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The ancient Egyptian wing of the Michael C. Carlos Museum at Emory University is dimly lit. The smell is musky. There are mummies here, real ones wrapped in ceremonial cloths and kept just below protective glass casings in their coffins. There is a very large, inscribed sarcophagus. The rooms have been built and lit in a way so that you can almost feel as if you are coming across these treasures hidden in a tomb. There is also a mummified cat.
Dr. Peter Lacovara, an Egyptologist who has spent the last 30 years of his life studying ancient Egyptian culture and art, curated this wing. Lacovara is the type of guy who sounds a bit uncomfortable and terse if you ask him about himself, but as soon as you get him going on the role of cats in ancient Egyptian culture, he's a talking machine. When I asked him if the Egyptians were more cat-crazy than we are today, he shot back, "They had a whole temple dedicated to cats. I'm not sure it gets more cat crazy than that."
The cat temple was built in the city of Bubastis, a name that more or less means "House of Bastet," the feline goddess. Herodotus, the ancient Greek historian, traveled to Bubastis sometime in the fifth century B.C. and wrote this about the cat temple:
"Temples there are more spacious and costlier than that of Bubastis, but none so pleasant to behold. It is after the following fashion. Except at the entrance, it is surrounded by water: for two canals branch off from the river, and run as far as the entrance to the temple: yet neither canal mingles with the other, but one runs on this side, and the other on that. Each canal is 100 feet wide, and its banks are lined with trees. The propylaea are 60 feet in height, and are adorned with sculptures (probably intaglios in relief) 9 feet high, and of excellent workmanship."
He keeps going and going about it. Apparently Herodotus was impressed with the temple. He also says this:
"On every occasion of a fire in Egypt, the strangest prodigy occurs with the cats. The inhabitants allow the fire to rage as it pleases, while they stand about at intervals and watch these animals, which, slipping by the men or else leaping over them, rush headlong into the flames. When this happens, the Egyptians are in deep affliction. If a cat dies in a private house by a natural death, all the inmates of the house shave their eyebrows ... The cats on their decease are taken to the city of Bubastis where they are embalmed, after which they are buried in certain sacred repositories."
Right, cats regularly used to fling themselves headfirst into giant fires. Which sounds a lot like ancient Egyptians used to fling cats into fires because they probably didn't spay and neuter and had way too many of them, but who am I to disagree with Herodotus? In any case, Bubastis was apparently the sacred epicenter of cats and also the place for an annual festival attended by several hundred thousand people where women would throw "their clothes over their head," drink a lot of wine, sing songs, and have a feast. All in the name of, you know, cats.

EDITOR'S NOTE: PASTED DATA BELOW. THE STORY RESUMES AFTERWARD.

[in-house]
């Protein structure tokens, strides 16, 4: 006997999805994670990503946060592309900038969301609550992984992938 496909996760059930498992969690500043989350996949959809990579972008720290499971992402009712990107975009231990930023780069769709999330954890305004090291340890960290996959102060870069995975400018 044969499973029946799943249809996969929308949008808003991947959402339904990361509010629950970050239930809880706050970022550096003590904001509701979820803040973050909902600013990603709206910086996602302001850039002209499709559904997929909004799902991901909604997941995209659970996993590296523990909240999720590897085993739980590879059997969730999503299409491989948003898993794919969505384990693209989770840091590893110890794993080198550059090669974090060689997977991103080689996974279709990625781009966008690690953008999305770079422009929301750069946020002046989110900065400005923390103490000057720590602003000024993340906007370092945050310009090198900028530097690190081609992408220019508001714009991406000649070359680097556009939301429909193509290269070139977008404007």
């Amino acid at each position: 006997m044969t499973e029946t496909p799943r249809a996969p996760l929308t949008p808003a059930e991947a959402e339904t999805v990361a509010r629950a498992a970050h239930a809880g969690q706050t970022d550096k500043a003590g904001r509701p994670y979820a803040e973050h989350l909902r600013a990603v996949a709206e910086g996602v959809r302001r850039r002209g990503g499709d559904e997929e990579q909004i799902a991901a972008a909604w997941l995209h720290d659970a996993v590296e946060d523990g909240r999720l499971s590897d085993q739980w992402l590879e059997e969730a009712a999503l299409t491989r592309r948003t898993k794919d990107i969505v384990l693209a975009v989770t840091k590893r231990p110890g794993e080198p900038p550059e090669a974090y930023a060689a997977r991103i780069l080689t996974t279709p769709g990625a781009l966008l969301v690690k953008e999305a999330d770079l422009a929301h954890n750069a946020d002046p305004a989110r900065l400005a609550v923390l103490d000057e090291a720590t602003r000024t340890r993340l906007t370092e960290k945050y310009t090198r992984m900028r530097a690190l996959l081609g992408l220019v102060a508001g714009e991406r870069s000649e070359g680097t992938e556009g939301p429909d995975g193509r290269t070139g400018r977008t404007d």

For Lacovara, explaining why cats were so important to ancient Egyptians is quite simple: "They killed snakes, mice, and all of the things that threatened the household." This household cat goddess Bastet was, more or less, important because cats could play a functional role. An animal that can sit in your lap and also kill other animals that are messing with your food? It seems so obvious why the cat would become a god in their eyes.
Yet, this makes the current question about cats even more unclear. Cats have never been less functional than today. If anything, cats are celebrated for their laziness, their lack of function. Their killing powers are now largely exercised on beautiful, soon-to-be-extinct birds, at least according to songbird activists and author Jonathan Franzen. Our current obsession with cats seems to have done the exact opposite: to remove all function from the cat by making it an image, an art object that succeeds precisely because it accomplishes nothing.
The mummified cat in the Carlos Museum is actually a kitten. Just 6 inches in length, you could easily miss it in the glass case. I walked passed it twice before I noticed the object wrapped in miniature, kitten-size strips of linen. According to the case, the kitten mummy dates to a time around when Herodotus visited Egypt. It is also extremely cute. Those tiny strips of linen bring to mind what an awakened mummy cat would look like in a cheap horror movie from the '50s. The shape looks a lot like a mummified penis. I laughed, convinced that I was looking at the world's earliest lolcat.
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